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Until now, there has been no way for victims of this sexualized form of cyberbullying to sue for damages – except in Manitoba, which passed an intimate-images law last year. (istockphoto)
Until now, there has been no way for victims of this sexualized form of cyberbullying to sue for damages – except in Manitoba, which passed an intimate-images law last year. (istockphoto)

Ontario man ordered to pay for posting intimate video of ex-girlfriend Add to ...

In a Canadian first, a judge has likened the posting of an intimate video over the Internet to a sexual assault, and ordered an Ontario man to pay $100,000, plus $41,708 in court costs and interest, to his former girlfriend.

The ruling fills a gap in the law by allowing individuals whose intimate images have been published without their consent to sue for breach of confidence. It comes as social-media websites such as Instagram and Snapchat grow in popularity, the sharing of explicit messages known as “sexting” becomes more common and some people set out to inflict harm on others by publishing “revenge porn.” Until now, there has been no way for victims of this sexualized form of cyberbullying to sue for damages – except in Manitoba, which passed an intimate-images law last year.

“It is appropriate to regard this as tantamount to multiple assaults on [the woman’s] dignity,” Justice David Stinson of the Ontario Superior Court wrote in his ruling late last week, saying it is impossible to know how many times the video was downloaded or copied, or whether it is still in circulation. (The man, known as N.D., told the woman he took down the video after three weeks.) “In many ways, it is analogous to a sexual assault,” the judge said. He examined several lawsuits involving sexual assaults to determine the amount of damages the man should pay.

The ruling is broad enough that it could give celebrities targeted by paparazzi a legal foundation for lawsuits, legal experts say. And it might even mean that authors of memoirs or biographies need to be careful about what intimate details they disclose.

The woman, known as Jane Doe464533, agreed under pressure from her ex-boyfriend to send him a sexually explicit video, after he promised he wouldn’t show it to anyone. That very day, in the fall of 2011, he posted the video on an Internet pornography website, titling it “college girl pleasures herself for ex boyfriends delight,” and showed it to his friends. Eighteen at the time, the woman was “devastasted, humiliated and distraught,” Justice Stinson said, citing the fact that her mother took her to a crisis centre for her distress, that she cried for days and that, even four years later, is still emotionally fragile and worried the video may resurface and harm her career or future relationships.

N.D., who was a university student at the time, did not defend the lawsuit. His position was therefore not represented in the court case. The judge said he knows of no other case in Canada in which someone who has had intimate images posted on the Internet has sued for damages.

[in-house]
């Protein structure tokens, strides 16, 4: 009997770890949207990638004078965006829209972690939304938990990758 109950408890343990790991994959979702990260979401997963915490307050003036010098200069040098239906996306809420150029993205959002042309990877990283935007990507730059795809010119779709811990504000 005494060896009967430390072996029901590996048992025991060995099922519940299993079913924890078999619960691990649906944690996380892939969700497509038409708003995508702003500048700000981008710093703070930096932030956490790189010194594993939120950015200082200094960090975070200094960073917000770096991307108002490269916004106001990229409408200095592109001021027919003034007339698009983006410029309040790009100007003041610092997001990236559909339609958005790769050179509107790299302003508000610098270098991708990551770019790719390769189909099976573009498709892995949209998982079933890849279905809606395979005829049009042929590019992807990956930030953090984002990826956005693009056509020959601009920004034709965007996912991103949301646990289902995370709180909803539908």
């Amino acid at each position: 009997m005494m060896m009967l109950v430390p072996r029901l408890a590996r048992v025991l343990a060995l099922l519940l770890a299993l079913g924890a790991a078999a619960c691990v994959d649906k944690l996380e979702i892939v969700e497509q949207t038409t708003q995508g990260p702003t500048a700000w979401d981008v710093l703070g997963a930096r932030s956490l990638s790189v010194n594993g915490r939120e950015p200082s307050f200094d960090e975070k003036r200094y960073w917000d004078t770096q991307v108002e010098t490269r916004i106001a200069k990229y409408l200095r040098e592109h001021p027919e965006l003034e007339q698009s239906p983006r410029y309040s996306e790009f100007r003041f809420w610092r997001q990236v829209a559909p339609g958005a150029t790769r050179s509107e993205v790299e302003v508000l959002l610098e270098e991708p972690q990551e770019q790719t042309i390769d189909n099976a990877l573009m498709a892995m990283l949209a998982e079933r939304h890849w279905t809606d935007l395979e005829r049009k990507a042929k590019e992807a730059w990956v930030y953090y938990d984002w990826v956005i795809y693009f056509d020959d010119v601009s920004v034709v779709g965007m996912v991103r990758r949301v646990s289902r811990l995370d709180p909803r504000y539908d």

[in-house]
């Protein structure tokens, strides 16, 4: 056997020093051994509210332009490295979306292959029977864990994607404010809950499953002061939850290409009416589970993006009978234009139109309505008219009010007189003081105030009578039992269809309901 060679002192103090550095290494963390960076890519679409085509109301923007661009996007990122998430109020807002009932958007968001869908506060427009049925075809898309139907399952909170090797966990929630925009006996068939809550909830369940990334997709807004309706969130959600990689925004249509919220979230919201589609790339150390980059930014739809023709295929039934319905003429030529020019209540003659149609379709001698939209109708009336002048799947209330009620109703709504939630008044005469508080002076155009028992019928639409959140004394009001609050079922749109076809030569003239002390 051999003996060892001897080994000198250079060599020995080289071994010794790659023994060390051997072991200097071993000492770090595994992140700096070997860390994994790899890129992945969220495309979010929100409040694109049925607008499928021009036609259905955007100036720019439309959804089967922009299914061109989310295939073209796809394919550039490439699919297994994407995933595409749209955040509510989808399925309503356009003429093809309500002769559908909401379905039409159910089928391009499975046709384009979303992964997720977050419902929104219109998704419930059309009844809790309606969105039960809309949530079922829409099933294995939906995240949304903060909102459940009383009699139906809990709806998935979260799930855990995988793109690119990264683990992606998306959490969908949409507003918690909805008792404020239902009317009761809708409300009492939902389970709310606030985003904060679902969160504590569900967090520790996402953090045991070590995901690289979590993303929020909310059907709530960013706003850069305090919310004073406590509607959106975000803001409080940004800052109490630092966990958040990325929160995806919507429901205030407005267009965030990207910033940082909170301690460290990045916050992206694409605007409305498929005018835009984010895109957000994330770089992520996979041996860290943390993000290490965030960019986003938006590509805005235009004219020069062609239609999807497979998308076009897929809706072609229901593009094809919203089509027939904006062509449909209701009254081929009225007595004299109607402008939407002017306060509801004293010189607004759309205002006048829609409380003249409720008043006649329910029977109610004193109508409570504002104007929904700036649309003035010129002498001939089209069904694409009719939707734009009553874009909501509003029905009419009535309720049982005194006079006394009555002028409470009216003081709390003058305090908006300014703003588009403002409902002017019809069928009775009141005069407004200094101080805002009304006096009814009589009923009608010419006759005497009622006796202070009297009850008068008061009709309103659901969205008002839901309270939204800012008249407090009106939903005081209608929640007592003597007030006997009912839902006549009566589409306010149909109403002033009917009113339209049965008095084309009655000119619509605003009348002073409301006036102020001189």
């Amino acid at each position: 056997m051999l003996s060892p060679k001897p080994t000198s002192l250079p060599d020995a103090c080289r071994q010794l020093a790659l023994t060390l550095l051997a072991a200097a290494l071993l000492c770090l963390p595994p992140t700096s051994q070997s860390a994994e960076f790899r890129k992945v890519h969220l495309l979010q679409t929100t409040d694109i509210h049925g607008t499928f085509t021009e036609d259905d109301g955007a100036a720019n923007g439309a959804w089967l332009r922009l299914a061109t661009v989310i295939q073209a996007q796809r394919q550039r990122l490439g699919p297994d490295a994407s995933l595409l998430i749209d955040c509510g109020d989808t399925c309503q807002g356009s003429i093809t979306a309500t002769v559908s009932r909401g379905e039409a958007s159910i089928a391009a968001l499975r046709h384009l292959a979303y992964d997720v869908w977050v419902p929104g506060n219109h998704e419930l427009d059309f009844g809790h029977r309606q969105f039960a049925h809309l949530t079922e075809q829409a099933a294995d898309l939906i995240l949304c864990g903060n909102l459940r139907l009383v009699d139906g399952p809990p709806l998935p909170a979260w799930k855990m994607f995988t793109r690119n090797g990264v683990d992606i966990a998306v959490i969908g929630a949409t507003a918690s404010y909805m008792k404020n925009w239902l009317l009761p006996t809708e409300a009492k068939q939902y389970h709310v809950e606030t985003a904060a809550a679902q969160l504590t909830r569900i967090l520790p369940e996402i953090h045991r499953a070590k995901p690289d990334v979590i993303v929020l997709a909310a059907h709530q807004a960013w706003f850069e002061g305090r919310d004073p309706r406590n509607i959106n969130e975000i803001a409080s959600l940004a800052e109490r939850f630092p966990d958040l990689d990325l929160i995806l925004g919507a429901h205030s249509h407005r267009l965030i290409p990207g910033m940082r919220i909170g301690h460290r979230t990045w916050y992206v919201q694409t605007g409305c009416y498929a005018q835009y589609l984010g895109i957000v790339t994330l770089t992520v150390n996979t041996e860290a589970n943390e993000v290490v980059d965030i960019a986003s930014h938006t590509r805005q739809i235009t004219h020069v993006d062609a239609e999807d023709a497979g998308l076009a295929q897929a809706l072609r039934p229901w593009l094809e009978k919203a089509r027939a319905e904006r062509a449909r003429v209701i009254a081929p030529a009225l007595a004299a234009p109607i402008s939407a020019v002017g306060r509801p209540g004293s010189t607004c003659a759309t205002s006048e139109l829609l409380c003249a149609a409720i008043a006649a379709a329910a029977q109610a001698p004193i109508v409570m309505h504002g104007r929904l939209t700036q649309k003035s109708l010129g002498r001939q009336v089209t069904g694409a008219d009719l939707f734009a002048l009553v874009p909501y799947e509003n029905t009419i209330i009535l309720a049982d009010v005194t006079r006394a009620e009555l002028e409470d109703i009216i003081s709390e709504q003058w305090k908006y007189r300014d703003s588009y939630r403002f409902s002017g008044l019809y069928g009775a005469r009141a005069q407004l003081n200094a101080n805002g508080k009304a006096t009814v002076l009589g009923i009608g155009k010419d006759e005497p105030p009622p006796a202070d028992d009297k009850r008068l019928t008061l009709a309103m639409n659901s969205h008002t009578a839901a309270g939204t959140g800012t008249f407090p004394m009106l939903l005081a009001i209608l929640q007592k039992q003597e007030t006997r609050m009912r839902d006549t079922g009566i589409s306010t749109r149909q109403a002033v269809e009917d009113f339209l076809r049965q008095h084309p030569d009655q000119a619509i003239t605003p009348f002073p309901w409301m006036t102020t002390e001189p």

Wayne MacKay, a Dalhousie law professor who chaired a cyberbullying task force for Nova Scotia, said the ruling breaks new ground for victims. “It’s really important,” he said. “I’m quite excited by it because there isn’t a whole lot out there. This is a really important precedent potentially across the country.”

David Fraser, a privacy lawyer in Halifax, said the case shows “that the law works, that the common law in Canada evolves to keep up with changing circumstances.”

Justice Stinson based his ruling in common-law notions of breach of confidence and privacy. He formulated the legal test for a breach of confidence in an intimate-images lawsuit this way: “One who gives publicity to a matter concerning the private life of another is subject to liability to the other for invasion of the other’s privacy, if the matter publicized or the act of publication (a) would be highly offensive to a reasonable person and (b) is not of legitimate concern to the public.”

Peter Jacobsen, a lawyer who represents media organizations, including The Globe and Mail, said the test could be used to apply to paparazzi or the disclosure of the personal details of others in memoirs. “The only concern I have is that there should be a very expansive view of ‘legitimate concern to the public,’” he said.

N.D., reached by phone, said he has read the ruling. “I have nothing to say.“

Toronto lawyer Donna Wilson, who represented the woman in the case, said her client had gone to police, but there was no law making it a crime to publish intimate images without consent – Parliament passed such a law in 2014 – and because she was 18 she was not covered by the child-pornography criminal law. So police had no way to hold N.D. to account. “For her it was mainly about having some sort of vindication that she was wronged,” Ms. Wilson said.

She said she expects her client will be able to collect on the judgment – in instalments. “His name is subject to a publication ban but not an anonymity order,” she said of N.D. “We are entitled to serve the judgment on his employers. We told him that we will hold off on that so long as he sends us $1,000 a month. He agreed.”

Ms. Wilson added: “I think that a lot of the harm that’s been caused in these cases – like in the Amanda Todd and Rehtaeh Parsons cases – is that people would blame them and didn’t take them seriously and treat them like the victims they were. The court’s message in this case, that this is wrong, it’s a big deal and it’s not the victim’s fault, I think that’s huge.” Ms. Parsons, 17, of Nova Scotia, and Ms. Todd, 15, of British Columbia, took their own lives after cyberbullying involving intimate images.

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